1966 Cotton Bowl Classic (January)

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1966 Cotton Bowl Classic
30th Cotton Bowl Classic
1234 Total
LSU 01400 14
Arkansas 7000 7
DateJanuary 1, 1966
StadiumCotton Bowl
MVPTB Joe Labruzzo (LSU)
T David McCormick (LSU)
United States TV coverage
Cotton Bowl Classic
 < 1965  1966 (Dec)

The 1966 Cotton Bowl Classic was a post-season college football bowl game of the 1965 season with national championship implications[1] between the Southwest Conference champion Arkansas Razorbacks[2] and the LSU Tigers of the Southeastern Conference. With a scoreless second half at the Cotton Bowl in Dallas, LSU defeated Arkansas 14–7 in front of 76,200 spectators on Saturday, January 1, 1966.[3][4][5][6]

The top three teams in the polls were all defeated on this New Year's Day.


Arkansas and LSU's rivalry had been discontinued since 1956, and Arkansas had not beaten the Bayou Bengals since 1929. This was the second Cotton Bowl Classic meeting, after the Hogs and Tigers met nineteen years earlier, in January 1947. The game, sometimes referred to as the Ice Bowl, ended as scoreless tie in the rain and subfreezing cold.[7]

Arkansas and LSU had a common opponent in 1965 in Rice, whom both defeated. The Tigers won 42–14 in Baton Rouge in late September, and Arkansas shut out the Owls 31–0 in Houston in early November.


Bobby Burnett tied three others in scoring, with 16 TD's, the fourth-highest total in the nation. Ronny South was second in kick scoring, with 42 extra points and 6 field goals. As an offensive unit, the Hogs had the best scoring offense (32.4 ppg), the eighth-best rushing offense (226.1 ypg), seventh best total offense (360.2 ypg) nationally. The defense was fourth-best against the run (74.9 yards allowed per game). Glen Ray Hines was a consensus All-American.[8]

Arkansas, defending national champions, entered the game on a 22-game winning streak.[4] The 1965 Hogs defeated the #1 Texas Longhorns and #9 Texas Tech Red Raiders in Fayetteville, Arkansas. Despite this, the Razorbacks were ranked #1 for only one week, during which they defeated North Texas 55–20. #2 Michigan State beat #6 Purdue on the same weekend, giving the Spartans the #1 spot in the AP Poll.


LSU entered the game with a 7–3 record, with conference losses at Florida and Ole Miss, and Alabama at home.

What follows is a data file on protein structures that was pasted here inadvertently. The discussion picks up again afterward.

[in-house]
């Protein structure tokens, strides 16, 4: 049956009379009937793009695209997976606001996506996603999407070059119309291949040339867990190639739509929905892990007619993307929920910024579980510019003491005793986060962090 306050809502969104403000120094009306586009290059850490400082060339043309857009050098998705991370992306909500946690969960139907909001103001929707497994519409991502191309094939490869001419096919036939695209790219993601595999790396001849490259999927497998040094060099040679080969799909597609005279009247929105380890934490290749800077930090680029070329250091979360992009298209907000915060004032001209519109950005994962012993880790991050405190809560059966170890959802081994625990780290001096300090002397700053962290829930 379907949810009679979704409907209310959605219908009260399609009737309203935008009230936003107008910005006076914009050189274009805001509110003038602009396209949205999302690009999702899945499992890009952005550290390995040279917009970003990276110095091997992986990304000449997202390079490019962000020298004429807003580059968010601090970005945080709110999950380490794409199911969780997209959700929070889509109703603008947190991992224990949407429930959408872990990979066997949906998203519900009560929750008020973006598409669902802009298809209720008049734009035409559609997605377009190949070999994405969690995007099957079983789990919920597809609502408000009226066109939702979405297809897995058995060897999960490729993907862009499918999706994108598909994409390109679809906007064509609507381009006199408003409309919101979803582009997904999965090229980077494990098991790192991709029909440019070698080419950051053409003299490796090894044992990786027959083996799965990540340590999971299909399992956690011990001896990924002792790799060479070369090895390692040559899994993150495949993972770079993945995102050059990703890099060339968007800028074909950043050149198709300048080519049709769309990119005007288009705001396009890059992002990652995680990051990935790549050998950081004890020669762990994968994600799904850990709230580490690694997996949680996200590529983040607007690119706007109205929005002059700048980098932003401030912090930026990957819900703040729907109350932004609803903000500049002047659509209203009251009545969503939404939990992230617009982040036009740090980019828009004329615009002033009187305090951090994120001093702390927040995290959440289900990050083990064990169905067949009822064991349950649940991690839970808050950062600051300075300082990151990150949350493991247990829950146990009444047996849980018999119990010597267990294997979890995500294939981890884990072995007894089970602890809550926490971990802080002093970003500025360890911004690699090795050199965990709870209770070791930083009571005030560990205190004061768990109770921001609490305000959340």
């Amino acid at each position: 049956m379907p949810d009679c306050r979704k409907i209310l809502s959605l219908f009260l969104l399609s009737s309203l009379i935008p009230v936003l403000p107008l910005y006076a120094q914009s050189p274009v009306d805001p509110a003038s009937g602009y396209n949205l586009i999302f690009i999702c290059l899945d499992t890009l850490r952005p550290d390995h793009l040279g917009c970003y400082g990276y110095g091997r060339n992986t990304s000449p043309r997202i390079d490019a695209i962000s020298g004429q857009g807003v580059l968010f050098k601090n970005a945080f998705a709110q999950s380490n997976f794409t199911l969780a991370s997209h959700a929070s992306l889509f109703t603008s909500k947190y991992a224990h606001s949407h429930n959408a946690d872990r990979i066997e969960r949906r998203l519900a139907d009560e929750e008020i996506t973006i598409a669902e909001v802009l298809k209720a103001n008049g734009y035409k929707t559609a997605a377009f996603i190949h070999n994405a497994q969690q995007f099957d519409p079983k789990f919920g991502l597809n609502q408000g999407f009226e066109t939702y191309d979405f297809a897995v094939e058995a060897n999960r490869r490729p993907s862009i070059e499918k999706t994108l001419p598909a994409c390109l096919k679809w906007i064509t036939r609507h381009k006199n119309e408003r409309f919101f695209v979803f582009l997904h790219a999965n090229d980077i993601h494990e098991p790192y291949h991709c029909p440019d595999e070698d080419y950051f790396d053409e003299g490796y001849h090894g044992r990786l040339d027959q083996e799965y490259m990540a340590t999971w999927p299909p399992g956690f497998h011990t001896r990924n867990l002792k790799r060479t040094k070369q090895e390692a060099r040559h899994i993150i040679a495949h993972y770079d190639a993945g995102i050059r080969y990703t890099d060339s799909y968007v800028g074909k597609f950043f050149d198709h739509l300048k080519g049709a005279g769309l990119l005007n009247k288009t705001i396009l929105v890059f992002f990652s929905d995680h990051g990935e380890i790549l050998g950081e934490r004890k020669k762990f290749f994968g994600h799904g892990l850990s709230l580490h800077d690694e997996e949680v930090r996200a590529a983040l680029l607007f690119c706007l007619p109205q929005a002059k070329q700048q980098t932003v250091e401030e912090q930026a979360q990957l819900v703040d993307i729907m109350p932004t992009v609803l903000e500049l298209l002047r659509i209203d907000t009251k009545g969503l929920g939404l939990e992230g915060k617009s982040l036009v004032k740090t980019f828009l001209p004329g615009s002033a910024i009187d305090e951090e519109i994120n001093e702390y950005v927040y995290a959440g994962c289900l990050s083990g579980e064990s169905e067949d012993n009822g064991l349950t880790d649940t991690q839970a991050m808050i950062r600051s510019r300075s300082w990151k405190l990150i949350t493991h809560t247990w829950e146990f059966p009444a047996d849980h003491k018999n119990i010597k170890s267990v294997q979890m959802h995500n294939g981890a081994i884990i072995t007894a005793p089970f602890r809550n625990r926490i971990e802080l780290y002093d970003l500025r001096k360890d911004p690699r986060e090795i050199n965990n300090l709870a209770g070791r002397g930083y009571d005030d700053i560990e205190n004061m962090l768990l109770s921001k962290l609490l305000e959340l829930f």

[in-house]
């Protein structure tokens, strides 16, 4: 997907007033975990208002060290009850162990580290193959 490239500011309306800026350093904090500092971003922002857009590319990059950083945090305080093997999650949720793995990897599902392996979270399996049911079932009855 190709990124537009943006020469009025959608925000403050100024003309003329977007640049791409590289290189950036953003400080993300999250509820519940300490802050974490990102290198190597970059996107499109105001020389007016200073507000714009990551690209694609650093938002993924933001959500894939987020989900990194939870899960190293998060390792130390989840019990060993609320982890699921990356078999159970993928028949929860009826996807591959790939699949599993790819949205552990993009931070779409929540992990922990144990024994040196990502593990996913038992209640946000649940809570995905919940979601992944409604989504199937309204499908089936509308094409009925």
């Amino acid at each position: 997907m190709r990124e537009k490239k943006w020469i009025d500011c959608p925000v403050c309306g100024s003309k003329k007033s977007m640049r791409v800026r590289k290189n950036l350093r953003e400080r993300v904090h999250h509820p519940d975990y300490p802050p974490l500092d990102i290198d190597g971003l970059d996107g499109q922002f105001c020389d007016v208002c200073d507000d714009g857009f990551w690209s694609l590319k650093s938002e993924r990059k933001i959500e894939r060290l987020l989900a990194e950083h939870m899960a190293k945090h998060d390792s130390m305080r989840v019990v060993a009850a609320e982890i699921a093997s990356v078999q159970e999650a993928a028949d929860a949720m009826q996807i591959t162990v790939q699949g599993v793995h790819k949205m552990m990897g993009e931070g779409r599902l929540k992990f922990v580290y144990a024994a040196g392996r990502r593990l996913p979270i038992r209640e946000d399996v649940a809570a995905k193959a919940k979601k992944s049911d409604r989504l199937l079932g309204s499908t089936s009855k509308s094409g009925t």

Game summary[edit]

The Arkansas Razorbacks put their 22-game win streak on the line in the 1966 Cotton Bowl Classic against their rivals, the Tigers of LSU. Arkansas had the number one scoring offense coming into the game, averaging 32.4 points per contest.

Arkansas took the ball to the end zone on the opening drive, capped by a 19-yard toss from Jon Brittenum to All-American end Bobby Crockett. Running back Joe LaBruzzo then ran in from three yards out for the Bengal Tigers to tie the game at 7. Razorback QB Brittenum then left the game after suffering a shoulder injury and the Hogs fumbled the ball three plays later. LaBruzzo again scored, this time from one yard away, giving the Tigers a 14–7 halftime lead.

Neither team scored in the second half, and Arkansas ended the game on the LSU 24-yard line.[1] Razorback Bobby Crockett set a bowl record with 10 catches for 129 yards.


  1. ^ a b "Bowl Games with Top 20 Teams." 1965 Bowl Results. Infoplease.com. Retrieved on February 25, 2008.
  2. ^ "Major Conference Champions." 1965 SWC Champions. Infoplease.com. Retrieved on February 25, 2008.
  3. ^ "2009 AT&T Cotton Bowl-Past Classics." History. Archived 2008-12-30 at the Wayback Machine The official site of the 2009 Cotton Bowl Classic. Retrieved on February 25, 2009
  4. ^ a b "LSU 14, Arkansas 7." Summary.[permanent dead link] Retrieved on February 25, 2009.
  5. ^ "LSU jars Arkansas, 14-7". Youngstown Vindicator. Ohio. Associated Press. January 2, 1966. p. D1.
  6. ^ Ratliff, Harold V. "LSU checks Razorbacks' winning streak at 22;". Spokesman-Review. Spokane, Washington. Associated Press. p. 2, sports.
  7. ^ "Cotton foes in 0-0 tie". Youngstown Vindicator. Ohio. United Press. January 2, 1947. p. 14.
  8. ^ "Consensus All-America Team." Article. Infoplease.com. Retrieved on February 25, 2009.